US plans for fake social media run afoul of Facebook rules
Facebook said Tuesday that the U.S. Department of Homeland Security would be violating the company's rules if agents create fake profiles to monitor the social media of foreigners seeking to enter the country.
"Law enforcement authorities, like everyone else, are required to use their real names on Facebook and we make this policy clear," Facebook spokeswoman Sarah Pollack told The Associated Press in a statement Tuesday. "Operating fake accounts is not allowed, and we will act on any violating accounts."
Pollack said the company has communicated its concerns and its policies on the use of fake accounts to DHS. She said the company will shut down fake accounts, including those belonging to undercover law enforcement, when they are reported.
The company's statement followed the AP's report Friday that U.S. Citizenship and Immigration Services had authorized its officers to use fake social media accounts in a reversal of a previous ban on the practice.
Homeland Security explained the change to the AP in a statement Friday, stating that fake accounts would make it easier for agents reviewing visa, green card and citizenship applications to search for fraud or security threats. The department didn't provide comment when asked Tuesday.
The plan would also be a violation of Twitter's rules. Twitter said Friday that it's still reviewing the new Homeland Security practice. It did not provide further comment.
The change in policy was preceded by other steps taken by the State Department, which began requiring applicants for U.S. visas to submit their social media usernames this past June, a vast expansion of the Trump administration's enhanced screening of potential immigrants and visitors.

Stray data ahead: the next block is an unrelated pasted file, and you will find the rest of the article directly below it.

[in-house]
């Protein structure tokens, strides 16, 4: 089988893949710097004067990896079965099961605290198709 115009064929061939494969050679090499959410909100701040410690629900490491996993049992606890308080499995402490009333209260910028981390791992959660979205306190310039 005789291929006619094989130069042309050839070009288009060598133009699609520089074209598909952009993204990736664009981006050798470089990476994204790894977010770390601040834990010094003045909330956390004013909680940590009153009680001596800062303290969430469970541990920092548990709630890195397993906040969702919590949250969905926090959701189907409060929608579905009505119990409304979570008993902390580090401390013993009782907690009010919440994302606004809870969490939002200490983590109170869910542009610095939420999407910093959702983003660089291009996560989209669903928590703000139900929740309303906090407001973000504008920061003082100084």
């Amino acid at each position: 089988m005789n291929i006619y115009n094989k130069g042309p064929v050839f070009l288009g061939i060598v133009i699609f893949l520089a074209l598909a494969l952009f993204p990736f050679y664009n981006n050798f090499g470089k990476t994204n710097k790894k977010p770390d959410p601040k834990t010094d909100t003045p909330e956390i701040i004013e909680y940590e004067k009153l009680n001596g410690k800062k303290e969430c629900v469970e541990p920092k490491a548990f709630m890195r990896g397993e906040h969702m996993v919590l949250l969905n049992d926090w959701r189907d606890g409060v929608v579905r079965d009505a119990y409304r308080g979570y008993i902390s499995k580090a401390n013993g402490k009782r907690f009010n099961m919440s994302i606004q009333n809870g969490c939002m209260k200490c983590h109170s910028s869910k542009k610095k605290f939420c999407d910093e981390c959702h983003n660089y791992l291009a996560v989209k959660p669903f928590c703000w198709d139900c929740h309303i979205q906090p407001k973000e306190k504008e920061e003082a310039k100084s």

Such a review of social media would be conducted by officers in the agency's Fraud Detection and National Security Directorate on cases flagged as requiring more investigation. The privacy assessment notes that officers can only review publicly available social media available to all users on the platform—they cannot "friend" or "follow" an individual—and must undergo annual training.
The officers are also not allowed to interact with users on the social media sites and can only passively review information, according to the DHS document.
Facebook said it has improved the ability to spot fake accounts through automation, blocking and removing millions of fake accounts daily.
Twitter and Facebook both recently shut down numerous accounts believed to be operated by the Chinese government using their platforms under false identities for information operations.
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